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DISH. A receptacle for food, generally made of baked clay or else of metal. The “chargers” (niv “silver plates”) of Num.7.1-Num.7.89 were large flat dishes of beaten silver, but most of the dishes in Scripture were pottery. Orientals ate from a central platter or dish, generally using a thin piece of bread for a spoon and handling the food quite daintily (Matt.26.23). A special courtesy consisted in picking out a good piece of meat from the central dish and handing it to a guest. See also Pottery.

DISH. The tr. in ERV of four Heb. and two Gr. words. 1 and 2. In Exodus 25:29; 37:16; Numbers 4:7, where the KJV, ASV have “dishes and spoons,” the RSV has “plates and dishes.” The Heb. word for “plates” is קְעָרָה, H7883, and refers, in these passages, to a deep and large gold dish in which oblong cakes were brought to the table, or laid upon it. The word for dishes is כַּף, H4090, and refers to the cups for frankincense, which were placed upon the loaves and burned on the altar of burnt-offering at the end of the week.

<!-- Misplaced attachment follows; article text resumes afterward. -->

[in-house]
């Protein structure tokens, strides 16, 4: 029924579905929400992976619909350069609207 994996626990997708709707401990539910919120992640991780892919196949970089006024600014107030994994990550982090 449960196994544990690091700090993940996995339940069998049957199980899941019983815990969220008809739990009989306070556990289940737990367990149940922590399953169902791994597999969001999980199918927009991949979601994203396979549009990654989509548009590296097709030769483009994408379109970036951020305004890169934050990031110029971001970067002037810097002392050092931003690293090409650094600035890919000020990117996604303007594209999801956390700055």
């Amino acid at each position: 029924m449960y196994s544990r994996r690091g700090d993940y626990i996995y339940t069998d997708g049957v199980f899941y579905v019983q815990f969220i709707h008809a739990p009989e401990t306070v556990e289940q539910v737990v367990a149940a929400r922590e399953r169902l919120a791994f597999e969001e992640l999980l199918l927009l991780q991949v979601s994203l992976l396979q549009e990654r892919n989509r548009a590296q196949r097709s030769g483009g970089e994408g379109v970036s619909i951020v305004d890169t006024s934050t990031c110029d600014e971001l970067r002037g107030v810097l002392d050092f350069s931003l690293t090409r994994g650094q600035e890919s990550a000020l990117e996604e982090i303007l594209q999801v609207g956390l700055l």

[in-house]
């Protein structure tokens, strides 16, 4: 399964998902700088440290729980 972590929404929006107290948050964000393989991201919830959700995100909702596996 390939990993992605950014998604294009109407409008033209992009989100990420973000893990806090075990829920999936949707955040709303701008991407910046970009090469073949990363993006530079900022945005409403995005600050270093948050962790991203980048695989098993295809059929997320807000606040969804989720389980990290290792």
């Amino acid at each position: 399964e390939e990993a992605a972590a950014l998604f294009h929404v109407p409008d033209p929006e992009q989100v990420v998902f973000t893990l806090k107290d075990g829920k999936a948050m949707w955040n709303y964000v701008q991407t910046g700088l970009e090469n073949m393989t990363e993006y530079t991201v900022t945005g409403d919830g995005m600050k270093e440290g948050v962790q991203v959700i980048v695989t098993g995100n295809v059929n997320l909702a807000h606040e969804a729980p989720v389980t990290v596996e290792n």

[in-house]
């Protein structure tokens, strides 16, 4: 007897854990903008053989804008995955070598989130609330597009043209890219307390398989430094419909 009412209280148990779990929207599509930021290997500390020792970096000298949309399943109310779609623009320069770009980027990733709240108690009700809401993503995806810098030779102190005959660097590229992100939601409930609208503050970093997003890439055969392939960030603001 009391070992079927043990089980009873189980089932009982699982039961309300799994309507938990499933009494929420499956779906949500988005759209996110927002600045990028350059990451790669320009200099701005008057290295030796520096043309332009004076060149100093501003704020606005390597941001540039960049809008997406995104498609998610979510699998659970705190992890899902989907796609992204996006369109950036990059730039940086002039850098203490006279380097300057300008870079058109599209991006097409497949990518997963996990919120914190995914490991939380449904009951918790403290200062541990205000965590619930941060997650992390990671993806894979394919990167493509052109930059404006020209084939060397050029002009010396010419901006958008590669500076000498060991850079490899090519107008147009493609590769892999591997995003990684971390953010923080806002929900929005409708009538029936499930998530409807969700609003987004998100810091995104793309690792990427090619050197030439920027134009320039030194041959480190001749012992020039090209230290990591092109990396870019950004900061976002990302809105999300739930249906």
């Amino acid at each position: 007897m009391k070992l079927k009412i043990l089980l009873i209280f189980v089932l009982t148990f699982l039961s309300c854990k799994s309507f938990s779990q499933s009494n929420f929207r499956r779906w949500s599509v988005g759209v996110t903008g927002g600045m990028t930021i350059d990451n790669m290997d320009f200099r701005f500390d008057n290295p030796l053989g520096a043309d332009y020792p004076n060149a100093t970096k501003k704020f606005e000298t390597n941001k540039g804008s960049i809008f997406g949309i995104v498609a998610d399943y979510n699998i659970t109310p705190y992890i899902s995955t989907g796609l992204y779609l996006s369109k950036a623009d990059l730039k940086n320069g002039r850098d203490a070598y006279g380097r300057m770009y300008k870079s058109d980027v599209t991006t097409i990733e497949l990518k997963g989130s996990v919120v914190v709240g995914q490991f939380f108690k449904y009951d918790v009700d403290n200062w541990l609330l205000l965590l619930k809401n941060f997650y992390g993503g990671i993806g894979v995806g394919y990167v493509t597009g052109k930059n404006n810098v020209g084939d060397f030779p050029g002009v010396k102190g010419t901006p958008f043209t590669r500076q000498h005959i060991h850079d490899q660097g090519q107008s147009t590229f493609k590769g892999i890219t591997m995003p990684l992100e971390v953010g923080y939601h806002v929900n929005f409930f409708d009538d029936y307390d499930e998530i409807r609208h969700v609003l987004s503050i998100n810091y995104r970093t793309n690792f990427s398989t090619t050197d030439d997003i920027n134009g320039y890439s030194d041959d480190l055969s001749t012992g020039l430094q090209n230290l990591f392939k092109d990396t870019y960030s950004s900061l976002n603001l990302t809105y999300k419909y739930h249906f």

1. Jael brought Sisera curds in a “lordly bowl” (Judg 5:25, KJV “dish”), evidently a bowl of large size, one fit for a lord. The Heb. word is סֵ֫פֶל, H6210.

2. “Flat dish” (צַלַּ֫חַת, H7505) is used metaphorically in 2 Kings 21:13.

3. The “dish” (τρύβλιον, G5581) into which Jesus and the apostles dipped the sop at the Last Supper (Matt 26:23; Mark 14:20) was really a large bowl, made either of earthenware or bronze.

4. When Jesus said in Luke 11:39 that the Pharisees cleansed the outside of the cup and of the dish (πίναξ, G4402), He had in mind a shallow dish. In four other occurrences of the Gr. word in the NT the RSV trs. it “platter” (Matt 14:8, 11; Mark 6:25, 28).

International Standard Bible Encyclopedia (1915)